Important It is possible that the main title of the report Alport Syndrome is not the name you expected. Please check the synonyms listing to find the alternate name(s) and disorder subdivision(s) covered by this report.
Hereditary Deafness and Nephropathy
Hereditary Nephritis With Sensory Deafness
Hemorrhagic familial nephritis
Summary Alport syndrome is a rare genetic disorder characterized by progressive kidney disease and abnormalities of the ears and eyes. There are three genetic types. X-linked Alport syndrome (XLAS) is the most common; in these families affected males typically have more severe disease than affected females. In autosomal recessive Alport syndrome (ARAS) the severity of disease in affected males and females is similar. There is also an autosomal dominant form (ADAS) which affects males and females with equal severity. The hallmark of the disease is the appearance of blood in the urine (hematuria) early in life, with progressive decline in kidney function (kidney insufficiency) that ultimately results in kidney failure, especially in affected males. About 50% of untreated males with XLAS develop kidney failure by age 25, increasing to 90% by age 40 and nearly 100% by age 60. Females with XLAS usually do not develop kidney insufficiency until later in life. They may not develop kidney insufficiency or failure at all, but the risk increases as they grow older. Both males and females with ARAS develop kidney failure, often in the teen-age years or early adulthood. ADAS tends to be a slowly progressive disorder in which renal insufficiency does not develop until well into adulthood. Individuals with Alport syndrome can also develop progressive hearing loss of varying severity and abnormalities of the eyes that usually do not result in impaired vision. XLAS is caused by mutations in the COL4A5 gene. ARAS is caused by mutations in both copies of either the COL4A3 or the COL4A4 gene. ADAS caused by mutations in one copy of the COL4A3 or COL4A4 gene. Alport syndrome is treated symptomatically and certain medications can potentially delay the progression of kidney disease and the onset of kidney failure. Ultimately, in many cases, a kidney transplant is required.
Introduction The disease we now know as Alport syndrome was first described in the British medical literature in the early years of the 20th century. In 1927 Dr. Cecil Alport published a paper describing the association of kidney disease and deafness in affected individuals. Many additional cases were described in the literature and the disorder was named after Dr. Alport in 1961. Alport syndrome is often discussed with a related disorder known as thin basement membrane nephropathy (TBMN). Many cases of TBMN are caused by different mutations in the same genes that cause the autosomal recessive and dominant forms of Alport syndrome. TBMN is characterized by persistent microscopic blood in the urine (hematuria) in a similar pattern as seen in individuals with Alport syndrome. However, unlike Alport syndrome, TBMN is rarely associated with symptoms outside of the kidney (extrarenal abnormalities) and additional kidney findings such as protein in the urine (proteinuria), high blood pressure (hypertension), kidney insufficiency, and kidney failure rarely develop. It is extremely important to distinguish these disorders from one another because TBMN is much more common and a much milder disorder. The spectrum of disease that includes TBMN and Alport syndrome is sometimes referred to as collagen IV-related nephropathies. For more information on TBMN see the Related Disorders section of this report.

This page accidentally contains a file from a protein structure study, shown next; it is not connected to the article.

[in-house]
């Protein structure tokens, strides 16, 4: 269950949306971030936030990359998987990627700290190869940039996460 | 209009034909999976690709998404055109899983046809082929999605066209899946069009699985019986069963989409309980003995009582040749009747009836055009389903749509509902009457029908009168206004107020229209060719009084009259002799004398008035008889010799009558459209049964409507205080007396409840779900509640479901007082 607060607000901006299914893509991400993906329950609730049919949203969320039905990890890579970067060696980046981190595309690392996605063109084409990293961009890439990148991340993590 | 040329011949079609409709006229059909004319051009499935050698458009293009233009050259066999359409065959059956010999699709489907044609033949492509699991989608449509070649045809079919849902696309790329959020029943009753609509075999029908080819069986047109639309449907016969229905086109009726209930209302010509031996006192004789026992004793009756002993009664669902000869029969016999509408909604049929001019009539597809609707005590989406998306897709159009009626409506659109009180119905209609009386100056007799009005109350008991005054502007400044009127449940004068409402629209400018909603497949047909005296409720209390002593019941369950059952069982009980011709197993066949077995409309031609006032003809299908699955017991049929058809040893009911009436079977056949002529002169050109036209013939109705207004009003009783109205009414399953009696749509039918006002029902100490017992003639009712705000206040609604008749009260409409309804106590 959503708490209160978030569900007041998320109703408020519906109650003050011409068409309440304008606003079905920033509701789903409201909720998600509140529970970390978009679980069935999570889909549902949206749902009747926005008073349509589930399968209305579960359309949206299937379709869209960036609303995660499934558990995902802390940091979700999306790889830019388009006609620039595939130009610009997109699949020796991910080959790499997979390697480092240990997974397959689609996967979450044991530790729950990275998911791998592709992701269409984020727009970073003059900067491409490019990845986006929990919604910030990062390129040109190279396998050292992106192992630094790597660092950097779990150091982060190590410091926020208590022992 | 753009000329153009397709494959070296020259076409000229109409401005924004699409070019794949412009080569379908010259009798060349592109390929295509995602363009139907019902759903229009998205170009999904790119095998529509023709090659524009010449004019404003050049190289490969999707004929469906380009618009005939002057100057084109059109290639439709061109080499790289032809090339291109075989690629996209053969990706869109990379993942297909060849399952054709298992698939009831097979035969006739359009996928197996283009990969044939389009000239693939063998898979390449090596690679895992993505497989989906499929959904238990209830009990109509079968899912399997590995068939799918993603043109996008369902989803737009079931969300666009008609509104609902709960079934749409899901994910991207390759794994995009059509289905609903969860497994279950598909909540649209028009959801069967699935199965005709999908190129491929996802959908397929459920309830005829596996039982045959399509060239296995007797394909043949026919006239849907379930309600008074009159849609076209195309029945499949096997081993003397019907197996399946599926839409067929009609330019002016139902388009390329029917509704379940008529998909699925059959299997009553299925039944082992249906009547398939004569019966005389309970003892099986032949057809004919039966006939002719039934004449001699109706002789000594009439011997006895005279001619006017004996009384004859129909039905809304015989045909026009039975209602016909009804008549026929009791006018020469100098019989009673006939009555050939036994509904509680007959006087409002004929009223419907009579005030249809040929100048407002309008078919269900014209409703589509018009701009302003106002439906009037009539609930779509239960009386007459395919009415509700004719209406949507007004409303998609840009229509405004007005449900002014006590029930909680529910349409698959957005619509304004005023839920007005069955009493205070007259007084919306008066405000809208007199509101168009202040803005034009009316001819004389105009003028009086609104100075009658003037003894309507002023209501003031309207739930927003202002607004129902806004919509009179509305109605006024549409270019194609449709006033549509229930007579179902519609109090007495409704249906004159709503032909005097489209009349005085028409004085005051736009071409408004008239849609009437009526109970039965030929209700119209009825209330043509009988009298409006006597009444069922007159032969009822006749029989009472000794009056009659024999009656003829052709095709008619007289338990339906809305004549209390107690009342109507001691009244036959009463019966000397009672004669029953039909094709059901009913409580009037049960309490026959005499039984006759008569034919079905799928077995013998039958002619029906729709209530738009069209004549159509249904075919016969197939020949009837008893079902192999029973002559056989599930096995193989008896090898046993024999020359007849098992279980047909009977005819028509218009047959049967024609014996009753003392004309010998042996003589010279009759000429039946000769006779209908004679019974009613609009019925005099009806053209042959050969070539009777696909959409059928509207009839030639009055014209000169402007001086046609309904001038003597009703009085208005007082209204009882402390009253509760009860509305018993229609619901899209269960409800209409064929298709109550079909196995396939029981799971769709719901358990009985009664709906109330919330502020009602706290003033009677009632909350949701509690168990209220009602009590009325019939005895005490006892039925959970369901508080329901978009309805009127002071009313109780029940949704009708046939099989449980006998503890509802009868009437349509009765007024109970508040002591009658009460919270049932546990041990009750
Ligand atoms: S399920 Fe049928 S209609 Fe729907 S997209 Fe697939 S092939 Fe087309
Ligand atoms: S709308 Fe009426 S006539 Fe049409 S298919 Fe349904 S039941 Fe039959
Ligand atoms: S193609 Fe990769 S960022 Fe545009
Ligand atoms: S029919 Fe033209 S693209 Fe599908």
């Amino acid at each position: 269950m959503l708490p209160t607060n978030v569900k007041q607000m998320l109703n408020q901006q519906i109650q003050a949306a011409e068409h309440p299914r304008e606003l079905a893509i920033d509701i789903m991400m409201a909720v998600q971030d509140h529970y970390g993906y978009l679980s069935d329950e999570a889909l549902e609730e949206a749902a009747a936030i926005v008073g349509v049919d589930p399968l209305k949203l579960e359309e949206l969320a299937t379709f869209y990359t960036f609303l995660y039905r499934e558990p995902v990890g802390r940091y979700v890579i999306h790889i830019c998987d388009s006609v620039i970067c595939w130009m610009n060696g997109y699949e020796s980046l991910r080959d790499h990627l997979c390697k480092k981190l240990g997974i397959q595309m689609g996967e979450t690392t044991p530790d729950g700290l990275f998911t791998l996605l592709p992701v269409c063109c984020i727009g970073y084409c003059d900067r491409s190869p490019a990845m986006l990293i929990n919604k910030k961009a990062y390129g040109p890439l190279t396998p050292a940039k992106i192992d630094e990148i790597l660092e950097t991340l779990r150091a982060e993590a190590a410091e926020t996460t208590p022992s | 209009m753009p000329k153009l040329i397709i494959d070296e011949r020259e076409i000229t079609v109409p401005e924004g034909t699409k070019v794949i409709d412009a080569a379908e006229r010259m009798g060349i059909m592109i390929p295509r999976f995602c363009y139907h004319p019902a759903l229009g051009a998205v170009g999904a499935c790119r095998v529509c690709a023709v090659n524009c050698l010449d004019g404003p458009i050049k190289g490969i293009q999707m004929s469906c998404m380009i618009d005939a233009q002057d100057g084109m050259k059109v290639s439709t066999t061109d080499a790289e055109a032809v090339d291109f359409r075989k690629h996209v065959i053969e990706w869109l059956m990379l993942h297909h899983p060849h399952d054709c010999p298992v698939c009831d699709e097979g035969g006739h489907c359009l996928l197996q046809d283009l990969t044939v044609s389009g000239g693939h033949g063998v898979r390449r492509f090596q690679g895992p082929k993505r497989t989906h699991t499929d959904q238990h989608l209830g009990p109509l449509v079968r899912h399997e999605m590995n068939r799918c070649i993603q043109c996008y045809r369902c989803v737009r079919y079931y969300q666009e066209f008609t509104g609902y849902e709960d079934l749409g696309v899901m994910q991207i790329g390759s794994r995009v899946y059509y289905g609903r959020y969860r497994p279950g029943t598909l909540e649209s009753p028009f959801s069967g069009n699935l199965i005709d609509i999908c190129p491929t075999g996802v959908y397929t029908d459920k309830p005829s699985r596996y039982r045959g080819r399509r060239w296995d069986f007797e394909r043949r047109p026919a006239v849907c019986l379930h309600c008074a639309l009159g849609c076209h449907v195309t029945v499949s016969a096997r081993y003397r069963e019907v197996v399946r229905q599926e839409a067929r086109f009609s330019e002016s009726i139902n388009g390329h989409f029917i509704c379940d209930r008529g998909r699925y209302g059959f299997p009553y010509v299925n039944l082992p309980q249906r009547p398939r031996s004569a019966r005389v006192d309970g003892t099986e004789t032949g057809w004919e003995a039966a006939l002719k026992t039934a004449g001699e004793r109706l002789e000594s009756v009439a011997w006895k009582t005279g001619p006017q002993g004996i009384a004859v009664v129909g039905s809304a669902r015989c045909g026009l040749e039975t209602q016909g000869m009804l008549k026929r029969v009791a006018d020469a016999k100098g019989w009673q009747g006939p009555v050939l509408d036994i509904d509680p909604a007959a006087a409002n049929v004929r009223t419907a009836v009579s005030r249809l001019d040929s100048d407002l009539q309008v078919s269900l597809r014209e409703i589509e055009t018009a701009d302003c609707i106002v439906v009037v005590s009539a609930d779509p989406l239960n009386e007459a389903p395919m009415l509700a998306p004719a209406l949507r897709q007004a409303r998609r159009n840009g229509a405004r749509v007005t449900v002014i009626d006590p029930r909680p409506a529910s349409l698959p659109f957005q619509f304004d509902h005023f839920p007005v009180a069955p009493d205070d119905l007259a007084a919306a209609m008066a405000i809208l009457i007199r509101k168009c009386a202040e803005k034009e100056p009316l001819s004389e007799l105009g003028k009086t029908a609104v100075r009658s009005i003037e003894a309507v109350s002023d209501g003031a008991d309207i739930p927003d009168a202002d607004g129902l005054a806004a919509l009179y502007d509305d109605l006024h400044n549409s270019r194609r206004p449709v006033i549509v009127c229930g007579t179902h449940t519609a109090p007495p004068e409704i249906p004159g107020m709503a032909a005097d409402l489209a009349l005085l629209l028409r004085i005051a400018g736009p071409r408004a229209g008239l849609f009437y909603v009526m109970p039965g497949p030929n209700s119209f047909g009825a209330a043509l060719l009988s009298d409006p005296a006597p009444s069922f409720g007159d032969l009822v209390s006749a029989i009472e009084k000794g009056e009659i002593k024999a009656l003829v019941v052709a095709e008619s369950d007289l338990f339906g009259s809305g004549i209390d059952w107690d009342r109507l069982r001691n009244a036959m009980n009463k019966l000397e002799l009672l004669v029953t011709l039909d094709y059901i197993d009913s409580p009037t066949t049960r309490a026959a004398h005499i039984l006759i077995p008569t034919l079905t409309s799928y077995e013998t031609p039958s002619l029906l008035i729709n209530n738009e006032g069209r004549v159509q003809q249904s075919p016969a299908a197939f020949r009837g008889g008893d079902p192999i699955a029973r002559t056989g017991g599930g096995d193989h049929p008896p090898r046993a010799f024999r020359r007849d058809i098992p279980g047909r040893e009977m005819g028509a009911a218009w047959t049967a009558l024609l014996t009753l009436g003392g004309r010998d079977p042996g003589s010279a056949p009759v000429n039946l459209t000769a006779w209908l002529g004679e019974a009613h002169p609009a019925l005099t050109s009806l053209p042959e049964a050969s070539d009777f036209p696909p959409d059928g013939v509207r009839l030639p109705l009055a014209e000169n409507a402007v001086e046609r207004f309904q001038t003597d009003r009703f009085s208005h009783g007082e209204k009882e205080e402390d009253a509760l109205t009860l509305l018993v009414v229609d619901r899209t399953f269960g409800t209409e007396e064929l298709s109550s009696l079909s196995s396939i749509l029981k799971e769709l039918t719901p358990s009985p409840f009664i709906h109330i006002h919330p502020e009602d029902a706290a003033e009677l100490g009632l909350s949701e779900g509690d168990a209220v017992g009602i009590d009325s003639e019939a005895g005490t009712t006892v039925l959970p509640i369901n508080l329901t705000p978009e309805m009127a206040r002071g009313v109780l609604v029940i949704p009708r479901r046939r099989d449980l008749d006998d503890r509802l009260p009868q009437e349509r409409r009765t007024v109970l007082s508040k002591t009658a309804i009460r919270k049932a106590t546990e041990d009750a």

American Association of Kidney Patients 2701 North Rocky Point Drive, Suite 150 Tampa, FL 33607 USA Tel: (813)636-8100 Fax: (813)636-8122 Tel: (800)749-2257 Email: firstname.lastname@example.org Internet: http://www.aakp.org
American Kidney Fund, Inc. 11921 Rockville Pike Suite 300 Rockville, MD 20852 USA Tel: (800)638-8299 Email: email@example.com Internet: http://www.kidneyfund.org
National Kidney Foundation 30 East 33rd Street New York, NY 10016 Tel: (212)889-2210 Fax: (212)689-9261 Tel: (800)622-9010 Email: firstname.lastname@example.org Internet: http://www.kidney.org
NIH/National Kidney and Urologic Diseases Information Clearinghouse 3 Information Way Bethesda, MD 20892-3580 Fax: (703)738-4929 Tel: (800)891-5390 TDD: (866)569-1162 Email: email@example.com Internet: http://www.kidney.niddk.nih.gov/
Genetic and Rare Diseases (GARD) Information Center PO Box 8126 Gaithersburg, MD 20898-8126 Tel: (301)251-4925 Fax: (301)251-4911 Tel: (888)205-2311 TDD: (888)205-3223 Internet: http://rarediseases.info.nih.gov/GARD/
Let Them Hear Foundation 1900 University Avenue, Suite 101 East Palo Alto, CA 94303 Tel: (650)462-3174 Fax: (650)462-3144 Email: firstname.lastname@example.org Internet: http://www.letthemhear.org
Kidney & Urology Foundation of America, Inc. 2 West 47th Street Suite 401 New York, NY 10036 Tel: (212)629-9770 Fax: (212)629-5652 Tel: (800)633-6628 Email: email@example.com Internet: http://www.kidneyurology.org
Alport Syndrome Foundation 1608 E. Briarwood Terrace Phoenix, AZ 85048-9414 Tel: (480)460-0621 Fax: (480)460-0621 Email: firstname.lastname@example.org Internet: http://www.alportsyndrome.org
Hearing Loss Association of America 7910 Woodmont Avenue Suite 1200 Bethesda, MD 20814 Tel: (301)657-2248 Fax: (301)913-9413 Email: email@example.com Internet: http://www.hearingloss.org
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